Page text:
JEAN-BAPTISTE AUGUSTE ÉTIENNE CHARCOT (1867-1936)
Autograph letter signed ('Jean') to his sister (Madame Pierre Waldeck-Rousseau), 'Ushuwaia, Terre de Feu, République Argentine', 12 January 1904, in French, 14 pages, 8vo (a few words underlined in red and blue crayon).
A long letter begun on Charcot's departure from Buenos Aires for his first expedition to Antarctica and finished at 'la ville la plus sud du monde'. Charcot describes the generous help given by Argentina, discussing appropriate ways for the French to show their gratitude, suggesting honours for three naval officers, and that his brother-in-law (a former prime minister of France) should write to the Geographical Society. Instructions are given for passing on the expedition's dispatches, and for contacts with the press, and for his sister to write to him every two weeks, sending monthly summaries to Ushuwaia and to Buenos Aires, for transmission by other expeditions or whalers. If by April 1905 there is no news of him, a Franco-Argentinian relief expedition should if possible be mounted under Larsen who, with the Norwegians Evensen and Pedersen, has navigated in the regions he is bound for, but on no account will he accept Gerlache, and he and Matha would prefer to die rather than to return rescued by him. He entrusts all his private affairs to his sister, referring to the future of his marriage, difficulties with Manaury, his agent, and financial matters including the backing from Le Matin. Presciently, he shows doubts about the suitability of the ship, 'Le moindre accident maintenant et tout est fichu, l'honneur avec et, hélas, il faut bien l'avouer la machine est beaucoup trop faible et insuffisante à tous les points de vue. Je n'ai pas une minute sans le cauchemar d'une avarie irréparable'.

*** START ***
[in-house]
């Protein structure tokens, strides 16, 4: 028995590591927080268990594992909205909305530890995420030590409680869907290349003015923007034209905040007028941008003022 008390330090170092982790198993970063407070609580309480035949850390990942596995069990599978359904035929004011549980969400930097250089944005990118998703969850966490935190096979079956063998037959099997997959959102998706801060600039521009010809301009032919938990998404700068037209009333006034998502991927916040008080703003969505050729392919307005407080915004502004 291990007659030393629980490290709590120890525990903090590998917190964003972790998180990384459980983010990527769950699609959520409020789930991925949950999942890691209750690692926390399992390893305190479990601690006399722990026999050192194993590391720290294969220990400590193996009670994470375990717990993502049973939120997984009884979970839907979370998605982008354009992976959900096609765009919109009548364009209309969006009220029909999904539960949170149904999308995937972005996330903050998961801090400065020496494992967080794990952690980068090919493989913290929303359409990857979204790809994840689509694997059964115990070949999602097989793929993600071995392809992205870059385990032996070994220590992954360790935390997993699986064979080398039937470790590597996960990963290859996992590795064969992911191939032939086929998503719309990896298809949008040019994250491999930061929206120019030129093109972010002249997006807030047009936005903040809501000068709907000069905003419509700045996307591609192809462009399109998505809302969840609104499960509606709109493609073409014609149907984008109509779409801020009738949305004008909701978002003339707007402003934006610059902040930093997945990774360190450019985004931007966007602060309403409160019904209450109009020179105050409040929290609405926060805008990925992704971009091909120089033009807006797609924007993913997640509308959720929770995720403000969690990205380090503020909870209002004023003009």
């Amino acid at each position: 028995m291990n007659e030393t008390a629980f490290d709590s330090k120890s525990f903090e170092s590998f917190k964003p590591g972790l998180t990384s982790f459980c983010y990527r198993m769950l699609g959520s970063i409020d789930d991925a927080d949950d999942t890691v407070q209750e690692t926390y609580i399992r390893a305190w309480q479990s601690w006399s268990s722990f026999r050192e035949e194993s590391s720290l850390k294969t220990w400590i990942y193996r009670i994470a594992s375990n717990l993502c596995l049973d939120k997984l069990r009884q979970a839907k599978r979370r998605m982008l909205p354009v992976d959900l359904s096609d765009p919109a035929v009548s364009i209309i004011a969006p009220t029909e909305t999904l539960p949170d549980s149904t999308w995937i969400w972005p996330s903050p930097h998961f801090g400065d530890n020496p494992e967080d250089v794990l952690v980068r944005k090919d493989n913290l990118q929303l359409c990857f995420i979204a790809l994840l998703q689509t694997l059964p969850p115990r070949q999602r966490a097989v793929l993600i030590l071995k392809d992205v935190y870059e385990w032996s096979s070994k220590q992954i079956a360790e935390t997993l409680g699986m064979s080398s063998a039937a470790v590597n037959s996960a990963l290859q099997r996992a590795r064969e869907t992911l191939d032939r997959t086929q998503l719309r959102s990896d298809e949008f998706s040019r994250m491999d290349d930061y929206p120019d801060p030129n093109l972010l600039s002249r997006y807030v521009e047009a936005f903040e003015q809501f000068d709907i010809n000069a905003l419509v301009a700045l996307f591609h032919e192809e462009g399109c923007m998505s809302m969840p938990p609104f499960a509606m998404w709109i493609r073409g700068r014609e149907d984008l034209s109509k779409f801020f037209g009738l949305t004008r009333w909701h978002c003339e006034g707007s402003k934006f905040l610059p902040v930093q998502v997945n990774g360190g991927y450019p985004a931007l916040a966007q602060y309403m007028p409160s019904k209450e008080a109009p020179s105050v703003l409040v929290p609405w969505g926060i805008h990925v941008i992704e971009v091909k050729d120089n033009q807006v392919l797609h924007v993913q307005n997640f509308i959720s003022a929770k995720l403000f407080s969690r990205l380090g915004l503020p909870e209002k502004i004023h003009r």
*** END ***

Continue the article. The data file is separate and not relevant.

Other subjects include his reactions to his companions, and an account of the animals on board which include the ship's mascot, 'Un petit cochon Toby Lafrque tacheté de noir et qui a deja fait la campagne à bord de l'Uruguay', and two young cats, and five dogs. The concluding paragraphs written on arrival at Ushuwaia show Charcot heartened by finding letters awaiting him there, and hoping still to save his marriage.
Charcot's dislike of the Belgian explorer, Adrien de Gerlache, was related partly to the latter's advice on the construction of the Français which exhausted Charcot's considerable inheritance (he writes of selling his Fragonard) and was finally equipped with a second-hand engine. The news early in 1903 of the disappearance of the Swedish explorer, Otto Nordenskjöld, and the Antarctica prompted him to abandon his original intention of exploring the waters off Greenland and the North and to go South to search for the Swedish expedition, and to explore the west coast of Graham Land, continuing to Adelaide and Alexander Islands. In November 1903 the Français reached Buenos Aires, where Nordenskjöld, now rescued, had left him five huskies. It sailed from Tierra del Fuego at the end of January 1904, but the second-hand engine persistently gave trouble. A party including Charcot reached Petermann Island by whaleboat and, working in appalling conditions, surveyed Graham Land in November enabling Charcot to return to France the following year with an accurate map.